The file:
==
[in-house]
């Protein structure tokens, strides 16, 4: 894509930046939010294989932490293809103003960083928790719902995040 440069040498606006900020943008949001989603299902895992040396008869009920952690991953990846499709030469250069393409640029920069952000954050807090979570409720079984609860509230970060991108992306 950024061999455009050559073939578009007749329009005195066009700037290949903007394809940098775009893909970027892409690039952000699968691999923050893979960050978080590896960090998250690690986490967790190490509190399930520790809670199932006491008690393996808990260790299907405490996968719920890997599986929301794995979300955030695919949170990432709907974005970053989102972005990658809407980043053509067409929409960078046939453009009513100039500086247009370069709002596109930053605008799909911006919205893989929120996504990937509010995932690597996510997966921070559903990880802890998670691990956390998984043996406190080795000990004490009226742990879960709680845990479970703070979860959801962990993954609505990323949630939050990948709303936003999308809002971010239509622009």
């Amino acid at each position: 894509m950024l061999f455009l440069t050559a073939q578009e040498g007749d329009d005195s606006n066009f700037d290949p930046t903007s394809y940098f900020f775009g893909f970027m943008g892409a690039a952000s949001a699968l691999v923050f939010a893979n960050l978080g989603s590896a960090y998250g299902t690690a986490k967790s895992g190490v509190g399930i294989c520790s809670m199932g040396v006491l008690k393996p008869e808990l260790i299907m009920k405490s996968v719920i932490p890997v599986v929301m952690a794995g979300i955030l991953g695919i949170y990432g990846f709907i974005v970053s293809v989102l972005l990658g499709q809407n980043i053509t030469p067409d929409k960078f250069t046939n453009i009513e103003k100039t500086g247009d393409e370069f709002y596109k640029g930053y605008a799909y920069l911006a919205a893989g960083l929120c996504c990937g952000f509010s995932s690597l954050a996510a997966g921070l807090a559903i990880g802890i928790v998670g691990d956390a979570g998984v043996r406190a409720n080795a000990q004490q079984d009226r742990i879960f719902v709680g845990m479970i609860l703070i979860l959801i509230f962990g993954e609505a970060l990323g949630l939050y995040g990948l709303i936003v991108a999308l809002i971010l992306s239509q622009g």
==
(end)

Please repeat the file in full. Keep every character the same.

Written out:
[in-house]
């Protein structure tokens, strides 16, 4: 894509930046939010294989932490293809103003960083928790719902995040 440069040498606006900020943008949001989603299902895992040396008869009920952690991953990846499709030469250069393409640029920069952000954050807090979570409720079984609860509230970060991108992306 950024061999455009050559073939578009007749329009005195066009700037290949903007394809940098775009893909970027892409690039952000699968691999923050893979960050978080590896960090998250690690986490967790190490509190399930520790809670199932006491008690393996808990260790299907405490996968719920890997599986929301794995979300955030695919949170990432709907974005970053989102972005990658809407980043053509067409929409960078046939453009009513100039500086247009370069709002596109930053605008799909911006919205893989929120996504990937509010995932690597996510997966921070559903990880802890998670691990956390998984043996406190080795000990004490009226742990879960709680845990479970703070979860959801962990993954609505990323949630939050990948709303936003999308809002971010239509622009």
């Amino acid at each position: 894509m950024l061999f455009l440069t050559a073939q578009e040498g007749d329009d005195s606006n066009f700037d290949p930046t903007s394809y940098f900020f775009g893909f970027m943008g892409a690039a952000s949001a699968l691999v923050f939010a893979n960050l978080g989603s590896a960090y998250g299902t690690a986490k967790s895992g190490v509190g399930i294989c520790s809670m199932g040396v006491l008690k393996p008869e808990l260790i299907m009920k405490s996968v719920i932490p890997v599986v929301m952690a794995g979300i955030l991953g695919i949170y990432g990846f709907i974005v970053s293809v989102l972005l990658g499709q809407n980043i053509t030469p067409d929409k960078f250069t046939n453009i009513e103003k100039t500086g247009d393409e370069f709002y596109k640029g930053y605008a799909y920069l911006a919205a893989g960083l929120c996504c990937g952000f509010s995932s690597l954050a996510a997966g921070l807090a559903i990880g802890i928790v998670g691990d956390a979570g998984v043996r406190a409720n080795a000990q004490q079984d009226r742990i879960f719902v709680g845990m479970i609860l703070i979860l959801i509230f962990g993954e609505a970060l990323g949630l939050y995040g990948l709303i936003v991108a999308l809002i971010l992306s239509q622009g």